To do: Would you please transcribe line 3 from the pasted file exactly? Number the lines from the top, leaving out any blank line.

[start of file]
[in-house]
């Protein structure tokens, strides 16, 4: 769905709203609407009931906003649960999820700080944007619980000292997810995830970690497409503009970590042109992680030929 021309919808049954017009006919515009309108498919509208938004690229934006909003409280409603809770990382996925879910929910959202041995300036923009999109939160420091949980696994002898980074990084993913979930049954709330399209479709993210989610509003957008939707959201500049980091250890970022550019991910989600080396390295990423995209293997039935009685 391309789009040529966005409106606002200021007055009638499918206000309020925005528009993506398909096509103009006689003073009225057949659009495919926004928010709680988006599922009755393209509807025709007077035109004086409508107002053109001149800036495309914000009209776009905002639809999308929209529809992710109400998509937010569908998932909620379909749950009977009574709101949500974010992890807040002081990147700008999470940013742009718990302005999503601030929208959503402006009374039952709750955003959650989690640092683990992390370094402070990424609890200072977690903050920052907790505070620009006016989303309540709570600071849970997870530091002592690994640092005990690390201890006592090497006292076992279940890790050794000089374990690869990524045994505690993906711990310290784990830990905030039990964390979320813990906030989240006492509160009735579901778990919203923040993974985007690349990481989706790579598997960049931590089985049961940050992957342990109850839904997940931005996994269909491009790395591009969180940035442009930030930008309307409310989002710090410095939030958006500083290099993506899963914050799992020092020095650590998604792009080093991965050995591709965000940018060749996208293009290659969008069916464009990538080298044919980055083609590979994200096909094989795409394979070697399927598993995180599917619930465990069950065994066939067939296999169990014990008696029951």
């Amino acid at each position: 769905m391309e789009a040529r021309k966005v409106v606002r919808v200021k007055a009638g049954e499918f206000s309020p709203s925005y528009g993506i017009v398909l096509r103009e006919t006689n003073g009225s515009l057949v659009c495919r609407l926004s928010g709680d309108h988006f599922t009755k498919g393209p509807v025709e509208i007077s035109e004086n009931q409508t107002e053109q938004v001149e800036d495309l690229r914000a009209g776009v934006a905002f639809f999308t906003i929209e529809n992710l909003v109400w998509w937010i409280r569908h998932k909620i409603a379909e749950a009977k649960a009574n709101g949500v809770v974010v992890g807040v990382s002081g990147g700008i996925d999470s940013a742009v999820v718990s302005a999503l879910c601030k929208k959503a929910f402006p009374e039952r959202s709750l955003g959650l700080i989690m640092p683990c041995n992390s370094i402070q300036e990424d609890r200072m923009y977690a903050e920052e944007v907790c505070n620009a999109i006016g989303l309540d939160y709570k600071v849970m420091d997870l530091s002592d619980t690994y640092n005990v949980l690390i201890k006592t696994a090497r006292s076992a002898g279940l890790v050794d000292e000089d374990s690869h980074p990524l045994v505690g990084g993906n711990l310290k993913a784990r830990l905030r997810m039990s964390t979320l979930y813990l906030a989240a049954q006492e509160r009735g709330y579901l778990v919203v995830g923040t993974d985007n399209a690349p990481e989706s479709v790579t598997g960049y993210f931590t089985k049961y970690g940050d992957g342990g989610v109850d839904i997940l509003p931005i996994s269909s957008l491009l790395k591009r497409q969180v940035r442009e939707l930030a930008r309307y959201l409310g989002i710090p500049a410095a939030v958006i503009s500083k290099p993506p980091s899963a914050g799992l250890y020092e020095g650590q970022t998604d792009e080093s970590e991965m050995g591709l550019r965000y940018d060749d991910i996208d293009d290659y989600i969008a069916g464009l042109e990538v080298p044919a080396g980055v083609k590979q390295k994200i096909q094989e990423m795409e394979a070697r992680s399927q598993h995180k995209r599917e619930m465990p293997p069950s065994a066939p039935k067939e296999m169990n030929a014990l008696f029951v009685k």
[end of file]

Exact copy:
């Amino acid at each position: 769905m391309e789009a040529r021309k966005v409106v606002r919808v200021k007055a009638g049954e499918f206000s309020p709203s925005y528009g993506i017009v398909l096509r103009e006919t006689n003073g009225s515009l057949v659009c495919r609407l926004s928010g709680d309108h988006f599922t009755k498919g393209p509807v025709e509208i007077s035109e004086n009931q409508t107002e053109q938004v001149e800036d495309l690229r914000a009209g776009v934006a905002f639809f999308t906003i929209e529809n992710l909003v109400w998509w937010i409280r569908h998932k909620i409603a379909e749950a009977k649960a009574n709101g949500v809770v974010v992890g807040v990382s002081g990147g700008i996925d999470s940013a742009v999820v718990s302005a999503l879910c601030k929208k959503a929910f402006p009374e039952r959202s709750l955003g959650l700080i989690m640092p683990c041995n992390s370094i402070q300036e990424d609890r200072m923009y977690a903050e920052e944007v907790c505070n620009a999109i006016g989303l309540d939160y709570k600071v849970m420091d997870l530091s002592d619980t690994y640092n005990v949980l690390i201890k006592t696994a090497r006292s076992a002898g279940l890790v050794d000292e000089d374990s690869h980074p990524l045994v505690g990084g993906n711990l310290k993913a784990r830990l905030r997810m039990s964390t979320l979930y813990l906030a989240a049954q006492e509160r009735g709330y579901l778990v919203v995830g923040t993974d985007n399209a690349p990481e989706s479709v790579t598997g960049y993210f931590t089985k049961y970690g940050d992957g342990g989610v109850d839904i997940l509003p931005i996994s269909s957008l491009l790395k591009r497409q969180v940035r442009e939707l930030a930008r309307y959201l409310g989002i710090p500049a410095a939030v958006i503009s500083k290099p993506p980091s899963a914050g799992l250890y020092e020095g650590q970022t998604d792009e080093s970590e991965m050995g591709l550019r965000y940018d060749d991910i996208d293009d290659y989600i969008a069916g464009l042109e990538v080298p044919a080396g980055v083609k590979q390295k994200i096909q094989e990423m795409e394979a070697r992680s399927q598993h995180k995209r599917e619930m465990p293997p069950s065994a066939p039935k067939e296999m169990n030929a014990l008696f029951v009685k």